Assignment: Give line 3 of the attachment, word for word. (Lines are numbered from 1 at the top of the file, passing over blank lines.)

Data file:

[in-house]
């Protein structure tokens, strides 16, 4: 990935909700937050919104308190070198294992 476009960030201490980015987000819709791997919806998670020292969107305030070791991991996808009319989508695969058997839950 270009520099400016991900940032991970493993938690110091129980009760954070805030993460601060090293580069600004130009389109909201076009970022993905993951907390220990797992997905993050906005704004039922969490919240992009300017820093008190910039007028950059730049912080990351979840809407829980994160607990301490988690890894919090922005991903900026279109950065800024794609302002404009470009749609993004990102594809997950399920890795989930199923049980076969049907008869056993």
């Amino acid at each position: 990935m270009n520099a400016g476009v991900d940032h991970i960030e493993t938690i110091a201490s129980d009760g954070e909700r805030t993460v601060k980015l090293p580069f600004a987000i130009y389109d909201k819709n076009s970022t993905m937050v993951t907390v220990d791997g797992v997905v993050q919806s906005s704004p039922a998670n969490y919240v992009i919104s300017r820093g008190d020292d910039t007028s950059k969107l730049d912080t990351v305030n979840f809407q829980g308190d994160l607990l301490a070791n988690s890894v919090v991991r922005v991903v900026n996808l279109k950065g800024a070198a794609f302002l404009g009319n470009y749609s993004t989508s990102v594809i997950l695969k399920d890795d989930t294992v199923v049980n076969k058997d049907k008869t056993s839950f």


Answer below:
């Amino acid at each position: 990935m270009n520099a400016g476009v991900d940032h991970i960030e493993t938690i110091a201490s129980d009760g954070e909700r805030t993460v601060k980015l090293p580069f600004a987000i130009y389109d909201k819709n076009s970022t993905m937050v993951t907390v220990d791997g797992v997905v993050q919806s906005s704004p039922a998670n969490y919240v992009i919104s300017r820093g008190d020292d910039t007028s950059k969107l730049d912080t990351v305030n979840f809407q829980g308190d994160l607990l301490a070791n988690s890894v919090v991991r922005v991903v900026n996808l279109k950065g800024a070198a794609f302002l404009g009319n470009y749609s993004t989508s990102v594809i997950l695969k399920d890795d989930t294992v199923v049980n076969k058997d049907k008869t056993s839950f």